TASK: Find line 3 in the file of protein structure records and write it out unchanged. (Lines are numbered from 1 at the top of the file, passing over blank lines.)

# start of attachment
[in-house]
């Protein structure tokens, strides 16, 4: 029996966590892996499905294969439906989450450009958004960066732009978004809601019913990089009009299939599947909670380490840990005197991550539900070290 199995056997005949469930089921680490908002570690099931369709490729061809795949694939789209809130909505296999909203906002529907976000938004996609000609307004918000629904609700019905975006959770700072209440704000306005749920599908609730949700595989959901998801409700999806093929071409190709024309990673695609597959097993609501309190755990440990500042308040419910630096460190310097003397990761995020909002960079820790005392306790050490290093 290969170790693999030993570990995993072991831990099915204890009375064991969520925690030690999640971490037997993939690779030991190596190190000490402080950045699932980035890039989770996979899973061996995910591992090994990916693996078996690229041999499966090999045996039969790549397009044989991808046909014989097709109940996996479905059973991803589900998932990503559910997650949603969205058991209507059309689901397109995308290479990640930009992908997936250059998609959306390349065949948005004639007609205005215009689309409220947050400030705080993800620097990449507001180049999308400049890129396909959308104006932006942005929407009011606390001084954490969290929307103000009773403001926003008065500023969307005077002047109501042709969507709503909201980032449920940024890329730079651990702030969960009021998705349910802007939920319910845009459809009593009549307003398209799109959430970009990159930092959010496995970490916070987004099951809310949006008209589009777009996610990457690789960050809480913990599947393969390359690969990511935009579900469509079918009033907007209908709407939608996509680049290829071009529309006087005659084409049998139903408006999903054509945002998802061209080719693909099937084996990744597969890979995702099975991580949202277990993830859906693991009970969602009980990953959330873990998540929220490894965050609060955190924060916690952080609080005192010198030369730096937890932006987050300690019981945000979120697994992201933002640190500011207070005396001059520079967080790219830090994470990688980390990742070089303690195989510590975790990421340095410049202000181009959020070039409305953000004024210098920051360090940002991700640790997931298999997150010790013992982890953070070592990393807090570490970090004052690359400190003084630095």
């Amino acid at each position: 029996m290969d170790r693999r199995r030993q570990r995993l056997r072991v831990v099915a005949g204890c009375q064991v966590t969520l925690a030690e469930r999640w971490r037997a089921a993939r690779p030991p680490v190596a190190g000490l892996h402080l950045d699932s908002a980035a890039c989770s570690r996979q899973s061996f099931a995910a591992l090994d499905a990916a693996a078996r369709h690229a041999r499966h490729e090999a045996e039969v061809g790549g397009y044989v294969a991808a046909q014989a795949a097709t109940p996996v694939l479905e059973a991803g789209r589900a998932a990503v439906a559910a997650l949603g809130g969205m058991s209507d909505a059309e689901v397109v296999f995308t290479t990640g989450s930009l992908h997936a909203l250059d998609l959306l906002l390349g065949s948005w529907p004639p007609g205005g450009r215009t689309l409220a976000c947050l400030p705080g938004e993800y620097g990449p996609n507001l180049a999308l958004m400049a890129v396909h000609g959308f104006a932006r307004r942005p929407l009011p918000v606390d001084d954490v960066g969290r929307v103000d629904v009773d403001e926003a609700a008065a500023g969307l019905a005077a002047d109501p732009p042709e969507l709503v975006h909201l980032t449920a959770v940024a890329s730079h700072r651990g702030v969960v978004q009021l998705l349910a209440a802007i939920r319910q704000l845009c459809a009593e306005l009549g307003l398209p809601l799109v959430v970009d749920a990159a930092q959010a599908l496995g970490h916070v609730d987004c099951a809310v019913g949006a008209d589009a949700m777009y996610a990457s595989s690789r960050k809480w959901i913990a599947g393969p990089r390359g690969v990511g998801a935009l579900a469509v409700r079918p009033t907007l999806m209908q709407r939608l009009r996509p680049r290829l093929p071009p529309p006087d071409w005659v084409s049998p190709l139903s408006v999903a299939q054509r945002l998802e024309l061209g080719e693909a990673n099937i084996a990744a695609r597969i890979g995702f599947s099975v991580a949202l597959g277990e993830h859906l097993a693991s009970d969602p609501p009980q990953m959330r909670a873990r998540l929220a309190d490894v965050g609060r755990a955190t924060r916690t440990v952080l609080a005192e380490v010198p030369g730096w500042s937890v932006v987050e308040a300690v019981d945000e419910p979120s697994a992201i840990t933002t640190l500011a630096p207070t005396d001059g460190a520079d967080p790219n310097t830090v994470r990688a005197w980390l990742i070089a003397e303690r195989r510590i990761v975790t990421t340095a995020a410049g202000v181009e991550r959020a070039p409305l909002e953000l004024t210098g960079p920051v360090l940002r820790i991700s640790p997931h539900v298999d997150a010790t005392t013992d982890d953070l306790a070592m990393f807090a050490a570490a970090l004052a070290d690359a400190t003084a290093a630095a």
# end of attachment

């Amino acid at each position: 029996m290969d170790r693999r199995r030993q570990r995993l056997r072991v831990v099915a005949g204890c009375q064991v966590t969520l925690a030690e469930r999640w971490r037997a089921a993939r690779p030991p680490v190596a190190g000490l892996h402080l950045d699932s908002a980035a890039c989770s570690r996979q899973s061996f099931a995910a591992l090994d499905a990916a693996a078996r369709h690229a041999r499966h490729e090999a045996e039969v061809g790549g397009y044989v294969a991808a046909q014989a795949a097709t109940p996996v694939l479905e059973a991803g789209r589900a998932a990503v439906a559910a997650l949603g809130g969205m058991s209507d909505a059309e689901v397109v296999f995308t290479t990640g989450s930009l992908h997936a909203l250059d998609l959306l906002l390349g065949s948005w529907p004639p007609g205005g450009r215009t689309l409220a976000c947050l400030p705080g938004e993800y620097g990449p996609n507001l180049a999308l958004m400049a890129v396909h000609g959308f104006a932006r307004r942005p929407l009011p918000v606390d001084d954490v960066g969290r929307v103000d629904v009773d403001e926003a609700a008065a500023g969307l019905a005077a002047d109501p732009p042709e969507l709503v975006h909201l980032t449920a959770v940024a890329s730079h700072r651990g702030v969960v978004q009021l998705l349910a209440a802007i939920r319910q704000l845009c459809a009593e306005l009549g307003l398209p809601l799109v959430v970009d749920a990159a930092q959010a599908l496995g970490h916070v609730d987004c099951a809310v019913g949006a008209d589009a949700m777009y996610a990457s595989s690789r960050k809480w959901i913990a599947g393969p990089r390359g690969v990511g998801a935009l579900a469509v409700r079918p009033t907007l999806m209908q709407r939608l009009r996509p680049r290829l093929p071009p529309p006087d071409w005659v084409s049998p190709l139903s408006v999903a299939q054509r945002l998802e024309l061209g080719e693909a990673n099937i084996a990744a695609r597969i890979g995702f599947s099975v991580a949202l597959g277990e993830h859906l097993a693991s009970d969602p609501p009980q990953m959330r909670a873990r998540l929220a309190d490894v965050g609060r755990a955190t924060r916690t440990v952080l609080a005192e380490v010198p030369g730096w500042s937890v932006v987050e308040a300690v019981d945000e419910p979120s697994a992201i840990t933002t640190l500011a630096p207070t005396d001059g460190a520079d967080p790219n310097t830090v994470r990688a005197w980390l990742i070089a003397e303690r195989r510590i990761v975790t990421t340095a995020a410049g202000v181009e991550r959020a070039p409305l909002e953000l004024t210098g960079p920051v360090l940002r820790i991700s640790p997931h539900v298999d997150a010790t005392t013992d982890d953070l306790a070592m990393f807090a050490a570490a970090l004052a070290d690359a400190t003084a290093a630095a």